With these needs in mind, Schwager wrote to Gov. Tom Wolf late last year urging him to include a budget increase for the courts in his 2021 budget message. To date, that funding has remained flat.
The subcommittee on civil practice looked closely at the impact the backlogs in the courts had. “What we are looking for is not going to be county-based, but a coordinated electronic case filing system. That is the highest priority,” Schwager said.
Within Pennsylvania’s 67 counties and 60 judicial districts, there is some general framework, but each was making decisions independently, even some judges within the same county. Vanaskie said there needs to be protocol and standardization.
“This was a unique and joint attempt to look at problems and potential solutions and make recommendations to the decision-makers in our commonwealth,” Schwager said. “We reached out to others and are looking at it system-wide, from a standpoint of what we think is best for a large swath, offering our expertise and help. We’re saying here are the problems as we see them and here are some recommended solutions. We’re here to help and guide in implementing or figuring out better solutions for the citizens of Pennsylvania if the leaders of Pennsylvania want our input.”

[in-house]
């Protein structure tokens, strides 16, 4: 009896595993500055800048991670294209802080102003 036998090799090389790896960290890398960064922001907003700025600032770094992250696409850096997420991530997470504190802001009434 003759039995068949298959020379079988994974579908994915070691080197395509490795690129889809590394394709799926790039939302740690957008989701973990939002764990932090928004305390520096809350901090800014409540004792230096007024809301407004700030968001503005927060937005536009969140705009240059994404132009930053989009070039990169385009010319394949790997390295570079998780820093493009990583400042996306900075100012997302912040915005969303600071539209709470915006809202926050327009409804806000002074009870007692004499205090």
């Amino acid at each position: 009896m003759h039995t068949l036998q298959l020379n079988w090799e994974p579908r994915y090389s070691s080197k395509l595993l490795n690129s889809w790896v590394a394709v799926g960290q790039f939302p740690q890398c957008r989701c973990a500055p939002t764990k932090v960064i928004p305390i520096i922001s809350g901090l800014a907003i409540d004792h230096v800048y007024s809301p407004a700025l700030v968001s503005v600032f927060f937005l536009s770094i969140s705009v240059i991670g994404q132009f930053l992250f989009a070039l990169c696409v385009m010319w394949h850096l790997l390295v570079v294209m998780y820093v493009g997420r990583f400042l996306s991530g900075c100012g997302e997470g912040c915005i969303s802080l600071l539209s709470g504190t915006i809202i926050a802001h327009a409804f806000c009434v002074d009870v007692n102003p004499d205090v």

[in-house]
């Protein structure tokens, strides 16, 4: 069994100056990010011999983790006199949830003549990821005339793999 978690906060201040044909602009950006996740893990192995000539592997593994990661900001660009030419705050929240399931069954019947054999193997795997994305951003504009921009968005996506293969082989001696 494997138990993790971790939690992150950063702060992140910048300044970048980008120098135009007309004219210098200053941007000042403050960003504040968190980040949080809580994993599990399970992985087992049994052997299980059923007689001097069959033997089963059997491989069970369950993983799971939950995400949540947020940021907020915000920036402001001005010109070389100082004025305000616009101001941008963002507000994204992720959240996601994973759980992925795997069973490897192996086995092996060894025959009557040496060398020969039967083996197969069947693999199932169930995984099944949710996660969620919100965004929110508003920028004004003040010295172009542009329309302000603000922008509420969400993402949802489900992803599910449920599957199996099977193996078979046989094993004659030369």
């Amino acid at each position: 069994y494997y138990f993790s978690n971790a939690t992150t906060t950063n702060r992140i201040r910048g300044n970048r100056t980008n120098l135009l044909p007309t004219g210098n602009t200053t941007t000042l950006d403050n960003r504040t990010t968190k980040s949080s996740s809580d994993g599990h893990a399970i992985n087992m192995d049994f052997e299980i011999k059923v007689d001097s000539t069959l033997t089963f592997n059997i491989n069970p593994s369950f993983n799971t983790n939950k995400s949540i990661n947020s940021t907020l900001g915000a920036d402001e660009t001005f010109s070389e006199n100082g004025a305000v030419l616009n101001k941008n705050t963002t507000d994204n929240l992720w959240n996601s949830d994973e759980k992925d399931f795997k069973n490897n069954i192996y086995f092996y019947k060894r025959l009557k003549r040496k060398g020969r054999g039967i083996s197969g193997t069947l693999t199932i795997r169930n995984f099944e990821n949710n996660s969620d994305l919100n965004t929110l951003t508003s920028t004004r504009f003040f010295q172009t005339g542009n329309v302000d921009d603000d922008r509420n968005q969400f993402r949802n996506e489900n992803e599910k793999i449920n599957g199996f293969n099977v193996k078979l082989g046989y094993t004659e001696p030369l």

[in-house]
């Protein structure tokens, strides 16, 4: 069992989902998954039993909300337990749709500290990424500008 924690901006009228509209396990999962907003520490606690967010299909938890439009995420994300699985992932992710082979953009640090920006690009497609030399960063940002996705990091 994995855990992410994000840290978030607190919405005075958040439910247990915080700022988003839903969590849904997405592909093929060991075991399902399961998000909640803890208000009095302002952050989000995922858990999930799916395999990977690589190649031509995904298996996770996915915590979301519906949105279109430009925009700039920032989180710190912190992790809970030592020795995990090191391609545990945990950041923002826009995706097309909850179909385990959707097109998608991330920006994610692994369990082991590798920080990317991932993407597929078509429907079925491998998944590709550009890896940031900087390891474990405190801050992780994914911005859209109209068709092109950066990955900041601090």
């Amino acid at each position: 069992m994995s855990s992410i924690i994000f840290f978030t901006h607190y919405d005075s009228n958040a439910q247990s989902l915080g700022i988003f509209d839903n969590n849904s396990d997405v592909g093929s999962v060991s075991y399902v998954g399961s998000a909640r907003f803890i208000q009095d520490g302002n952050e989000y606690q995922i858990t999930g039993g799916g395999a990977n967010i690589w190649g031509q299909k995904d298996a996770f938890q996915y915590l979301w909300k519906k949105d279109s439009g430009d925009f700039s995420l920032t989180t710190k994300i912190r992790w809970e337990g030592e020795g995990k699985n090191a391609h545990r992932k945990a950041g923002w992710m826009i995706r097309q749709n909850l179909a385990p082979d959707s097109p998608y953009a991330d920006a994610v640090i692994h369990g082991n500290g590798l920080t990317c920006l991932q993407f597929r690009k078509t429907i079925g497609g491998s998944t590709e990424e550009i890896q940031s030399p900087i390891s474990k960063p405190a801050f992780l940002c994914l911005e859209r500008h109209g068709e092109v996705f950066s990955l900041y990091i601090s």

The task force intends to survey the bar in the next year to ascertain what recommendations have been pursued, what have been the results of those efforts and what additional recommendations may be needed to assure the continuity of delivery of legal services in a state of emergency.
The report’s executive summary can be found online at https://www.pabar.org/Public/committees/CONTINUITYTF/pdf/2021/2-Continuity-Task-Force-Report.pdf.
Founded in 1895, the Pennsylvania Bar Association strives to promote justice, professional excellence and respect for the law; improve public understanding of the legal system; facilitate access of legal services; and serve the lawyer members of the state’s largest organized bar association
- Attorneys / Legal Services